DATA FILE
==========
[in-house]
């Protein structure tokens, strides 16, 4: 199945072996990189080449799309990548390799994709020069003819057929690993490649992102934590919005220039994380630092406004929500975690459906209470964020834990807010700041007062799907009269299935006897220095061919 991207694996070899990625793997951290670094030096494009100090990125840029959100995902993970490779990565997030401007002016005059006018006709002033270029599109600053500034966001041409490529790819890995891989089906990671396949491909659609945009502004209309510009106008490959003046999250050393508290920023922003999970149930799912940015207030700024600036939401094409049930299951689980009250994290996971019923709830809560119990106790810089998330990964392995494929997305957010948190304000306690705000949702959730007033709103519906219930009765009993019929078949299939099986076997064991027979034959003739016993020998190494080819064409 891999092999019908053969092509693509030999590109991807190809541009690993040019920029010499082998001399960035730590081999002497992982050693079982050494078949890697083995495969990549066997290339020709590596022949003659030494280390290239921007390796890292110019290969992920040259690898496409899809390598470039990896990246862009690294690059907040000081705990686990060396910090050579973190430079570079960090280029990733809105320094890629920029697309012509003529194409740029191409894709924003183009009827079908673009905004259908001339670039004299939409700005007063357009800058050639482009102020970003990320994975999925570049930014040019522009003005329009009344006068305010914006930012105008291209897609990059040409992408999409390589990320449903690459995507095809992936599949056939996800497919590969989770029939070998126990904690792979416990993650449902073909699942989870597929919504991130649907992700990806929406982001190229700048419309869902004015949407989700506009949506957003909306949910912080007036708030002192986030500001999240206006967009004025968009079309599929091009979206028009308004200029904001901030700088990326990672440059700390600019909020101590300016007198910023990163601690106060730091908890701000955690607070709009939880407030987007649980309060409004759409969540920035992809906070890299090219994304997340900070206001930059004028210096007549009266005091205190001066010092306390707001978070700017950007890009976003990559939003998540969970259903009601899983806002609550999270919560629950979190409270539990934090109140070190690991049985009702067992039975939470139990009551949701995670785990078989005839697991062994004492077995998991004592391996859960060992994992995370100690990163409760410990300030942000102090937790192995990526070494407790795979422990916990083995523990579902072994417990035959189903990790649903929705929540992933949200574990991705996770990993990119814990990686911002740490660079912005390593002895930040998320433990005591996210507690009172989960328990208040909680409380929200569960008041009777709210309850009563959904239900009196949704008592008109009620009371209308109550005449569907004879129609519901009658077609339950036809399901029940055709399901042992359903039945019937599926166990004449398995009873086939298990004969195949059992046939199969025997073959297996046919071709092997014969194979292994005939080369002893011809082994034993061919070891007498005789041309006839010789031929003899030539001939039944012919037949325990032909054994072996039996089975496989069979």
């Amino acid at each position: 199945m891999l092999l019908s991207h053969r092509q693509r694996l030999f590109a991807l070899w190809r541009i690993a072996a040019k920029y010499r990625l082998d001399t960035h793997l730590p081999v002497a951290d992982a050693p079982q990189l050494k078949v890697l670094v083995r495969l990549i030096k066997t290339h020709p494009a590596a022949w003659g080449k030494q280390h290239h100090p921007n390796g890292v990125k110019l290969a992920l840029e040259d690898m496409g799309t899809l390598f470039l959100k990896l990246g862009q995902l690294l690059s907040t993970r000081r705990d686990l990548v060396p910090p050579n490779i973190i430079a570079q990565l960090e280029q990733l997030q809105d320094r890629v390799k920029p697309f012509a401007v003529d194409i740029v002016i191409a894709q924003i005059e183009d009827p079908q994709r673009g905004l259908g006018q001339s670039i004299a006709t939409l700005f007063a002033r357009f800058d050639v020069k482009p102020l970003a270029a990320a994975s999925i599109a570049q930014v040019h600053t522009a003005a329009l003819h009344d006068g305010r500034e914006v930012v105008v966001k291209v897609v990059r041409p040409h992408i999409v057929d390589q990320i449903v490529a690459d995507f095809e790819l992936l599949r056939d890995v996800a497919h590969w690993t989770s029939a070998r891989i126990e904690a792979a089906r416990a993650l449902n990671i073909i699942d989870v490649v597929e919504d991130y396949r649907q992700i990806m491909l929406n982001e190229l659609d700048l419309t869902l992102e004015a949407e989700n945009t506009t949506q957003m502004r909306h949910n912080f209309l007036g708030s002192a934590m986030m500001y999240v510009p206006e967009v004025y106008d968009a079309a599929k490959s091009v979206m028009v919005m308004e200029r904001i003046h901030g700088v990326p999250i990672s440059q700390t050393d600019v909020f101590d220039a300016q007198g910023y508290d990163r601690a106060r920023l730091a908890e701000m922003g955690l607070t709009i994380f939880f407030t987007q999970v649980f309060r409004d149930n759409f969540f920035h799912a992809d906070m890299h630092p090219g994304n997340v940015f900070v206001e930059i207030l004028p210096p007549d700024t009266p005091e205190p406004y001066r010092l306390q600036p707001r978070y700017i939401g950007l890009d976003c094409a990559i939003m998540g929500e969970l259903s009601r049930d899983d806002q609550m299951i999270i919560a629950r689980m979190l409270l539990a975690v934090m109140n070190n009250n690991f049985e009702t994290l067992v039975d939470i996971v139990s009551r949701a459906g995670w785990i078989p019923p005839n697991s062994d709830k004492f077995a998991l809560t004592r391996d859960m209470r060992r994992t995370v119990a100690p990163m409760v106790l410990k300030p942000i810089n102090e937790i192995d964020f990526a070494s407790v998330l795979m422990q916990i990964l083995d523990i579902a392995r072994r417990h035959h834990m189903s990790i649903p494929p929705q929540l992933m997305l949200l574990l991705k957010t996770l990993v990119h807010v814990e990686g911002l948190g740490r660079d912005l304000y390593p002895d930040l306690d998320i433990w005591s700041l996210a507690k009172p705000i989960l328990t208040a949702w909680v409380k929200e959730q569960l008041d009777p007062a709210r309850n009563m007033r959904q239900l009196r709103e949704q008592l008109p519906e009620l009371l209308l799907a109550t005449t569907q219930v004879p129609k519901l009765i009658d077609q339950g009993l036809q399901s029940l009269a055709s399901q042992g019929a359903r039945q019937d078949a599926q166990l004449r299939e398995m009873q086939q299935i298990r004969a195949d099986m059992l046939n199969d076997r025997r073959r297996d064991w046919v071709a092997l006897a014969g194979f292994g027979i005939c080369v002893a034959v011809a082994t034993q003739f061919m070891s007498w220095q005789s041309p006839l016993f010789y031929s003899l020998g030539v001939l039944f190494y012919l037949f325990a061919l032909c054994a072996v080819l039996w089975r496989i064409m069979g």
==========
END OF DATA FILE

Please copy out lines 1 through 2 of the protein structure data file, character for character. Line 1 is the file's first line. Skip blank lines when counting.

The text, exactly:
[in-house]
């Protein structure tokens, strides 16, 4: 199945072996990189080449799309990548390799994709020069003819057929690993490649992102934590919005220039994380630092406004929500975690459906209470964020834990807010700041007062799907009269299935006897220095061919 991207694996070899990625793997951290670094030096494009100090990125840029959100995902993970490779990565997030401007002016005059006018006709002033270029599109600053500034966001041409490529790819890995891989089906990671396949491909659609945009502004209309510009106008490959003046999250050393508290920023922003999970149930799912940015207030700024600036939401094409049930299951689980009250994290996971019923709830809560119990106790810089998330990964392995494929997305957010948190304000306690705000949702959730007033709103519906219930009765009993019929078949299939099986076997064991027979034959003739016993020998190494080819064409 891999092999019908053969092509693509030999590109991807190809541009690993040019920029010499082998001399960035730590081999002497992982050693079982050494078949890697083995495969990549066997290339020709590596022949003659030494280390290239921007390796890292110019290969992920040259690898496409899809390598470039990896990246862009690294690059907040000081705990686990060396910090050579973190430079570079960090280029990733809105320094890629920029697309012509003529194409740029191409894709924003183009009827079908673009905004259908001339670039004299939409700005007063357009800058050639482009102020970003990320994975999925570049930014040019522009003005329009009344006068305010914006930012105008291209897609990059040409992408999409390589990320449903690459995507095809992936599949056939996800497919590969989770029939070998126990904690792979416990993650449902073909699942989870597929919504991130649907992700990806929406982001190229700048419309869902004015949407989700506009949506957003909306949910912080007036708030002192986030500001999240206006967009004025968009079309599929091009979206028009308004200029904001901030700088990326990672440059700390600019909020101590300016007198910023990163601690106060730091908890701000955690607070709009939880407030987007649980309060409004759409969540920035992809906070890299090219994304997340900070206001930059004028210096007549009266005091205190001066010092306390707001978070700017950007890009976003990559939003998540969970259903009601899983806002609550999270919560629950979190409270539990934090109140070190690991049985009702067992039975939470139990009551949701995670785990078989005839697991062994004492077995998991004592391996859960060992994992995370100690990163409760410990300030942000102090937790192995990526070494407790795979422990916990083995523990579902072994417990035959189903990790649903929705929540992933949200574990991705996770990993990119814990990686911002740490660079912005390593002895930040998320433990005591996210507690009172989960328990208040909680409380929200569960008041009777709210309850009563959904239900009196949704008592008109009620009371209308109550005449569907004879129609519901009658077609339950036809399901029940055709399901042992359903039945019937599926166990004449398995009873086939298990004969195949059992046939199969025997073959297996046919071709092997014969194979292994005939080369002893011809082994034993061919070891007498005789041309006839010789031929003899030539001939039944012919037949325990032909054994072996039996089975496989069979």